These feelings might be directed at the baby, oneself, or even the act of breastfeeding itself. It’s important to acknowledge that these emotions are not indicative of a lack of love for the child, but rather a complex interplay of hormones, mental health, and personal experiences. If you are experiencing any of these feelings while breastfeeding, try to remind yourself that you are not doing anything wrong.
What Causes Nursing Aversion?
The causes of nursing aversion are multifaceted and can vary between individuals. Some potential factors include:
- Hormonal Shifts: Fluctuations in hormones, especially oxytocin and prolactin, which are crucial for milk production and the letdown reflex, can contribute to emotional turbulence.
- Overstimulation: The sensory overload of constant physical contact and nursing demands can lead to emotional exhaustion.
- Weaning Hormones: As a mother’s body transitions toward weaning, hormonal changes can trigger aversive feelings.
- Psychological Factors: Past trauma, anxiety, or depression can intensify negative emotions associated with breastfeeding.
How Can I Manage Nursing Aversion if I Want to Continue Breastfeeding?
If you’re committed to breastfeeding but struggling with nursing aversion, there are several strategies you can try:
Prioritize self-care to boost your mental and emotional well-being. Engage in activities that bring you joy and relaxation to encourage a better emotional state when you begin a feeding session.
Limit Feeding Sessions
Gradually reduce the frequency of nursing sessions to give yourself emotional breaks.
Engage in conversations, read a book, watch a show, or listen to music while nursing to divert your attention from the feelings of discomfort.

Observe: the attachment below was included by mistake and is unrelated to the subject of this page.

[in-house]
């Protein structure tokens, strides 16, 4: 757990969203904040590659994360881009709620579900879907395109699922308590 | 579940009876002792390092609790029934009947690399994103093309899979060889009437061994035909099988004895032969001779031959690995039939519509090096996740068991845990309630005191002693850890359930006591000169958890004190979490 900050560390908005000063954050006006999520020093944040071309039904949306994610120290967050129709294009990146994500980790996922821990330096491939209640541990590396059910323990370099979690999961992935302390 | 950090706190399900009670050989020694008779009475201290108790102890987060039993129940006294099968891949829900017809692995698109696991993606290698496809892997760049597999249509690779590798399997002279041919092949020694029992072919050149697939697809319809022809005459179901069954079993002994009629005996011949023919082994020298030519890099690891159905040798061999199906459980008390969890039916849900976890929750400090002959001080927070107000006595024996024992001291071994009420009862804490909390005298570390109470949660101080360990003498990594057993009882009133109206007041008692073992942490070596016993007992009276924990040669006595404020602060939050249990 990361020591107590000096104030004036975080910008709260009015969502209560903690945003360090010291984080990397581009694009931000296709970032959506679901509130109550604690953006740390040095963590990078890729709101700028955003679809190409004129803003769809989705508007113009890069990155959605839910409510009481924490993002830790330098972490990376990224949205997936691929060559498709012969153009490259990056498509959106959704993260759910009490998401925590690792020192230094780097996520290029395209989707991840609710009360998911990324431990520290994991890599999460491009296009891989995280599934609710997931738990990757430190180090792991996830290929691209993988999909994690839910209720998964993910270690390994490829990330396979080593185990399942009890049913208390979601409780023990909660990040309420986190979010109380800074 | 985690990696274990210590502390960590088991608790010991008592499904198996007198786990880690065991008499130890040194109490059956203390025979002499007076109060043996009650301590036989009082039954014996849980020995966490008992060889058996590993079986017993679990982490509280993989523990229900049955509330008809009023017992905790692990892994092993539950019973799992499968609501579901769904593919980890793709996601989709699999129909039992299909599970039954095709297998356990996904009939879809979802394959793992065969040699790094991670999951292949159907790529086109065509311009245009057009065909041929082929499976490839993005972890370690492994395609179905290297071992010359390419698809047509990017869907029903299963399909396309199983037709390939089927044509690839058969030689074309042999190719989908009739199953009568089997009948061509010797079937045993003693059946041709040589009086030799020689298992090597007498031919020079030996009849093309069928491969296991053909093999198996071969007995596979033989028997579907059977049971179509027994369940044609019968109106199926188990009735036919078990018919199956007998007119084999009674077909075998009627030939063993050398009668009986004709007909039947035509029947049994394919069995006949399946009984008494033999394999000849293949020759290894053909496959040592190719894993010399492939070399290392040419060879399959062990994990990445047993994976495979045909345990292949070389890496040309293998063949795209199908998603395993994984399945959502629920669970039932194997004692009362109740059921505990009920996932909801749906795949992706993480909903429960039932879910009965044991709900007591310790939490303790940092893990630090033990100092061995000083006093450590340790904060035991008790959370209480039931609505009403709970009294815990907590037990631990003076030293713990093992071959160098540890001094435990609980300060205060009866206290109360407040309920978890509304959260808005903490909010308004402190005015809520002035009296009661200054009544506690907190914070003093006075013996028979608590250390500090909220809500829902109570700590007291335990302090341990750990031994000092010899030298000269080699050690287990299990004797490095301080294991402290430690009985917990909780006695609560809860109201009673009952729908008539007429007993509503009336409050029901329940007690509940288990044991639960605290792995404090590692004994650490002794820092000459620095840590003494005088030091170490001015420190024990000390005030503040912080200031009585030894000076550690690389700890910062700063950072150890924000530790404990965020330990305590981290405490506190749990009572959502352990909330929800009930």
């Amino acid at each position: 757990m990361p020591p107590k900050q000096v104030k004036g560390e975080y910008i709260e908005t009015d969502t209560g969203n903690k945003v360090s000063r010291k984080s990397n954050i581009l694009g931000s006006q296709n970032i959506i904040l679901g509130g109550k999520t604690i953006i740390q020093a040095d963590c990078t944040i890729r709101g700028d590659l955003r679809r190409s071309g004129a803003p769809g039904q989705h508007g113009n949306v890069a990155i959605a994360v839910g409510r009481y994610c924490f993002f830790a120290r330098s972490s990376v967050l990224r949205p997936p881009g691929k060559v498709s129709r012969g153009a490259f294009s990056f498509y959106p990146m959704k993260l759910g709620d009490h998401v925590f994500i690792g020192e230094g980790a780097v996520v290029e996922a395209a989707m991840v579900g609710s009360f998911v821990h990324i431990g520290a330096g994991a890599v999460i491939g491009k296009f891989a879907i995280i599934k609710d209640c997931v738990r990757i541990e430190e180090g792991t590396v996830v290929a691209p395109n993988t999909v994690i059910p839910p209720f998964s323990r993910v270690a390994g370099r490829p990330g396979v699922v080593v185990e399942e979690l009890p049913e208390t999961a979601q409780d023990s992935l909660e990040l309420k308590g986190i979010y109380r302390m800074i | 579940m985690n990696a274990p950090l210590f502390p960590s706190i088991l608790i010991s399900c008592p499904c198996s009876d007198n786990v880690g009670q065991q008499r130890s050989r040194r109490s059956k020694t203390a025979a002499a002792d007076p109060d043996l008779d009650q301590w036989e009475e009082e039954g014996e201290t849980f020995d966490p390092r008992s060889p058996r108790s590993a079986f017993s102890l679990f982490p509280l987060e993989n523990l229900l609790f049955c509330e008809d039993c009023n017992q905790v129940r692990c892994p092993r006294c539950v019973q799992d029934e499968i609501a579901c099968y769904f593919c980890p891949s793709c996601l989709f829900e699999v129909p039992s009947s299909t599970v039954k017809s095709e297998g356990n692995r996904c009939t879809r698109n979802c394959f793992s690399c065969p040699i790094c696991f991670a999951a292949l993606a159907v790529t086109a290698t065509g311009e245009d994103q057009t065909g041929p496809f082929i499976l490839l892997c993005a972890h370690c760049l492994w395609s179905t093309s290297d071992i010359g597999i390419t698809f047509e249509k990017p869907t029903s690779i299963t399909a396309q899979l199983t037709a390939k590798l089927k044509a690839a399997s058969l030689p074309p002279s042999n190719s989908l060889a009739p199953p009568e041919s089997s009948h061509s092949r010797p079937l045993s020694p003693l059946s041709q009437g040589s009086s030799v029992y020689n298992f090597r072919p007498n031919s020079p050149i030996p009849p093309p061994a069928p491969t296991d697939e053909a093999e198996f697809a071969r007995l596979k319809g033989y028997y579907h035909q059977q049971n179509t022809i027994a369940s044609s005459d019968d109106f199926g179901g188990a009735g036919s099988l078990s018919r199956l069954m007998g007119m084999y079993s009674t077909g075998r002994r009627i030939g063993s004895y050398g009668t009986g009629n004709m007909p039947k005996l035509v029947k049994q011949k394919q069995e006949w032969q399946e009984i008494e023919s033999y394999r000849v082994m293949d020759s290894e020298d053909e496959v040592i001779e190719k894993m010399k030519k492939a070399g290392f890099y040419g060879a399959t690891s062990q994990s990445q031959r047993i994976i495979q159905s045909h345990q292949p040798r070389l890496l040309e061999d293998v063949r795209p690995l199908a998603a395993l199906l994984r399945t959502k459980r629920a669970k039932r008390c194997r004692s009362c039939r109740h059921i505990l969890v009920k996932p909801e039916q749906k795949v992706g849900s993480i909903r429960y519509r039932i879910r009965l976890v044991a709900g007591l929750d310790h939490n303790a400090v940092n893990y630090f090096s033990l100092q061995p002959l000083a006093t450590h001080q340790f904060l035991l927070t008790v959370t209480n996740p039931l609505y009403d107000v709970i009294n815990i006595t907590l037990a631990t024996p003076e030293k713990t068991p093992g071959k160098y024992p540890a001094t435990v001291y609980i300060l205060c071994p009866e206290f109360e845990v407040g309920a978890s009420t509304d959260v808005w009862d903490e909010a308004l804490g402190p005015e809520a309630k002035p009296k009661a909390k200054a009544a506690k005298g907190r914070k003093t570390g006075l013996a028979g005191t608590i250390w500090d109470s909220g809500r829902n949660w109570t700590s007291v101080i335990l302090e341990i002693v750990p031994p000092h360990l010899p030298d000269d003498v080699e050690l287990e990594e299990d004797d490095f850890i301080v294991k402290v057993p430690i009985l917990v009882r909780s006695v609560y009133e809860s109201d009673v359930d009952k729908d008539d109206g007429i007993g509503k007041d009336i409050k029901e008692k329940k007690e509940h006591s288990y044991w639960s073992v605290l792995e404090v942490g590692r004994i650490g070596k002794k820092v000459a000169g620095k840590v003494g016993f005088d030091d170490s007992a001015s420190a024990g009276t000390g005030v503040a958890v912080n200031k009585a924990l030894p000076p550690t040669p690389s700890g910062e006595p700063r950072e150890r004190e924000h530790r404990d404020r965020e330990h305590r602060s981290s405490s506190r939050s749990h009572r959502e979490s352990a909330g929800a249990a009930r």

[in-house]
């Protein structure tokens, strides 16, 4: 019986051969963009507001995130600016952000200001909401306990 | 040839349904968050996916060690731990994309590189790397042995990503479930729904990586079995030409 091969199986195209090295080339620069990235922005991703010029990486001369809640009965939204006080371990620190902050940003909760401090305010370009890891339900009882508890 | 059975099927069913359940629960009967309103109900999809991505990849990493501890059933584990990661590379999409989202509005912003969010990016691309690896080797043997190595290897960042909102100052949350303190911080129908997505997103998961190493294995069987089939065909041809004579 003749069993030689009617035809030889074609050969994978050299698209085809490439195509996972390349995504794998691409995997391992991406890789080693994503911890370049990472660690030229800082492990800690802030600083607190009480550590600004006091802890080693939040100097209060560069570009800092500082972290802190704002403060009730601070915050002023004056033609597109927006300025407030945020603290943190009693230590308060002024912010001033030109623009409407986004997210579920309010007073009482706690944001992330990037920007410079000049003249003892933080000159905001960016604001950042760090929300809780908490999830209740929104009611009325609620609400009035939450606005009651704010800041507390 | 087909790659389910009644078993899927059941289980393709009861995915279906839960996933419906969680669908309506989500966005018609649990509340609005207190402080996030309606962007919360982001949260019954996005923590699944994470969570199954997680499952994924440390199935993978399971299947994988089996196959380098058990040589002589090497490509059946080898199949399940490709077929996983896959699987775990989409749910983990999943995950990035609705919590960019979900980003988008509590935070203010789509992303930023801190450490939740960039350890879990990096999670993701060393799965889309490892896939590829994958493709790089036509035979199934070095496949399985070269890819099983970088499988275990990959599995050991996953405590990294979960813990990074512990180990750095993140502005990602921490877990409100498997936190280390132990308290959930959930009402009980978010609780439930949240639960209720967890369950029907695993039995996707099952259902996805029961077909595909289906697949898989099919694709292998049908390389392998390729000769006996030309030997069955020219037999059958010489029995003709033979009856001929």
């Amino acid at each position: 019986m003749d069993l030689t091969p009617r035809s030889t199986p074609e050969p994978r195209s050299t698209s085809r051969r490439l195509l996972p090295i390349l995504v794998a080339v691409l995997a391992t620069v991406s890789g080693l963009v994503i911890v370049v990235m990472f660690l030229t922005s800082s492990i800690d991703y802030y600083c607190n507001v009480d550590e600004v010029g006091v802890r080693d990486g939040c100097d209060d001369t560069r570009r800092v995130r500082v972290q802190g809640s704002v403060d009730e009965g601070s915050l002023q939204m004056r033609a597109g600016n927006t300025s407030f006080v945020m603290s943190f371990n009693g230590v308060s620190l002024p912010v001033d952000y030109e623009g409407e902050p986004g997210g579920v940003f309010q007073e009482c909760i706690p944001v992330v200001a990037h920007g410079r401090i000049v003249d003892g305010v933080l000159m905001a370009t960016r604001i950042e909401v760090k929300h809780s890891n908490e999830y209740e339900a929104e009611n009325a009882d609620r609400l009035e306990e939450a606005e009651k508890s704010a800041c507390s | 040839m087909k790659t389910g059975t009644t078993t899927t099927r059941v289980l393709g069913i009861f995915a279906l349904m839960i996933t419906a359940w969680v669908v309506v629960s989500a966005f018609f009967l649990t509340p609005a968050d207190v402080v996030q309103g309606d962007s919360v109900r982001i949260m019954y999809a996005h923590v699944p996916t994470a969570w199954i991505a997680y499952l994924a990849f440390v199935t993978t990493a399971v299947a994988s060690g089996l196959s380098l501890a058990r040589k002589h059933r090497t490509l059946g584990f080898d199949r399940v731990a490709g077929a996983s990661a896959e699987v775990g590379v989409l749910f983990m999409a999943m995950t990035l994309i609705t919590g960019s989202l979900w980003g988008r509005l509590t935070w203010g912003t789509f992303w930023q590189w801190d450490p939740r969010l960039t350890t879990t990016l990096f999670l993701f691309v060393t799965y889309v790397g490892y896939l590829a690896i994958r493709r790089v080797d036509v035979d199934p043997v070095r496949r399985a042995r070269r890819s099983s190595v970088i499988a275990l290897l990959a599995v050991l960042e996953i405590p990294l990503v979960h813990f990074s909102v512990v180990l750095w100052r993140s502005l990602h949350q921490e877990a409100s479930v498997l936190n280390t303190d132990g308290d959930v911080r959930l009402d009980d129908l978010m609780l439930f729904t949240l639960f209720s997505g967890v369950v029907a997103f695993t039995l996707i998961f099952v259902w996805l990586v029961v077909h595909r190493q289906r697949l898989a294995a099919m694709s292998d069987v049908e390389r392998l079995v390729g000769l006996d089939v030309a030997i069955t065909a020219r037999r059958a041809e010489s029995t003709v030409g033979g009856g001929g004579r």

Connect with other mothers who’ve experienced nursing aversion for empathy and advice. You can also ask your partner to sit with you during a feeding session to offer support if possible, You don’t have to experience this alone.
Consult with a Professional
If needed, don’t hesitate to discuss your feelings and symptoms with a healthcare professional or lactation consultant. They may be able to provide you with more individualized strategies or tips.
In this article, Melissa Morns from the University of Technology Sydney states, “The experience of breastfeeding aversion is unexpected and difficult for mothers. If support is not available, it can have detrimental effects on maternal identity, mother-child bonds, and intimate family relationships… My hope is that general practitioners, midwives, and lactation consultants can gain a deeper understanding of the scale and nature of this phenomenon so that when they see someone in their clinic who is experiencing it, they can offer timely and tailored support.”
What Other Options Are Available If I Don’t Want to Continue Breastfeeding?
Breastfeeding is a personal choice, and nursing aversion might lead some mothers to consider alternatives. These can include: